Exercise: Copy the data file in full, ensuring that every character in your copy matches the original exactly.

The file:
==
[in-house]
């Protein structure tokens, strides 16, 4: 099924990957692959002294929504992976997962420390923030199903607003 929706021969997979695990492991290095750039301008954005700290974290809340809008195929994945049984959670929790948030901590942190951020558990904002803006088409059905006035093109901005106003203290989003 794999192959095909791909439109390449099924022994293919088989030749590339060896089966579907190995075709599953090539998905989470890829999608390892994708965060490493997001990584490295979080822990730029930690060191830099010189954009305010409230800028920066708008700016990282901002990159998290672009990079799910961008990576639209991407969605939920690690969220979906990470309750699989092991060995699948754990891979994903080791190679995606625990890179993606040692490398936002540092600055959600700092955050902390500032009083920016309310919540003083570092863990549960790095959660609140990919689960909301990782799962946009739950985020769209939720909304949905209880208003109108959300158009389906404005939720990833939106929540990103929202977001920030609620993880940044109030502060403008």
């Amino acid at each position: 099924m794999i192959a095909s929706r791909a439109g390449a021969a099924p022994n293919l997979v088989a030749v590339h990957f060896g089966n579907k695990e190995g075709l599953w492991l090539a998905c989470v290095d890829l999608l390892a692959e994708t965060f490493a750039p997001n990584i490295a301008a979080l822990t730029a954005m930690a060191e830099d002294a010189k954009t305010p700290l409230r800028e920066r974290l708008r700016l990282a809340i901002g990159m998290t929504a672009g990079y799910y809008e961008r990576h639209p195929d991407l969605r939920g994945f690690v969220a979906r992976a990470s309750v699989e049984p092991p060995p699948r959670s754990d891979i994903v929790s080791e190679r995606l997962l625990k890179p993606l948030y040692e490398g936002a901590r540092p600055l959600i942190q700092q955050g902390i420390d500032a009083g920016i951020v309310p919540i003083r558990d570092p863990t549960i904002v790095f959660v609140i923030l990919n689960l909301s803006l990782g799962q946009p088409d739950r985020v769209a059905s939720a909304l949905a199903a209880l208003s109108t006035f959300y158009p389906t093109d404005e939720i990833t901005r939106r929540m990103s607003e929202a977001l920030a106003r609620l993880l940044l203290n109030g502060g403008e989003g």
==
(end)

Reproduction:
[in-house]
């Protein structure tokens, strides 16, 4: 099924990957692959002294929504992976997962420390923030199903607003 929706021969997979695990492991290095750039301008954005700290974290809340809008195929994945049984959670929790948030901590942190951020558990904002803006088409059905006035093109901005106003203290989003 794999192959095909791909439109390449099924022994293919088989030749590339060896089966579907190995075709599953090539998905989470890829999608390892994708965060490493997001990584490295979080822990730029930690060191830099010189954009305010409230800028920066708008700016990282901002990159998290672009990079799910961008990576639209991407969605939920690690969220979906990470309750699989092991060995699948754990891979994903080791190679995606625990890179993606040692490398936002540092600055959600700092955050902390500032009083920016309310919540003083570092863990549960790095959660609140990919689960909301990782799962946009739950985020769209939720909304949905209880208003109108959300158009389906404005939720990833939106929540990103929202977001920030609620993880940044109030502060403008």
């Amino acid at each position: 099924m794999i192959a095909s929706r791909a439109g390449a021969a099924p022994n293919l997979v088989a030749v590339h990957f060896g089966n579907k695990e190995g075709l599953w492991l090539a998905c989470v290095d890829l999608l390892a692959e994708t965060f490493a750039p997001n990584i490295a301008a979080l822990t730029a954005m930690a060191e830099d002294a010189k954009t305010p700290l409230r800028e920066r974290l708008r700016l990282a809340i901002g990159m998290t929504a672009g990079y799910y809008e961008r990576h639209p195929d991407l969605r939920g994945f690690v969220a979906r992976a990470s309750v699989e049984p092991p060995p699948r959670s754990d891979i994903v929790s080791e190679r995606l997962l625990k890179p993606l948030y040692e490398g936002a901590r540092p600055l959600i942190q700092q955050g902390i420390d500032a009083g920016i951020v309310p919540i003083r558990d570092p863990t549960i904002v790095f959660v609140i923030l990919n689960l909301s803006l990782g799962q946009p088409d739950r985020v769209a059905s939720a909304l949905a199903a209880l208003s109108t006035f959300y158009p389906t093109d404005e939720i990833t901005r939106r929540m990103s607003e929202a977001l920030a106003r609620l993880l940044l203290n109030g502060g403008e989003g």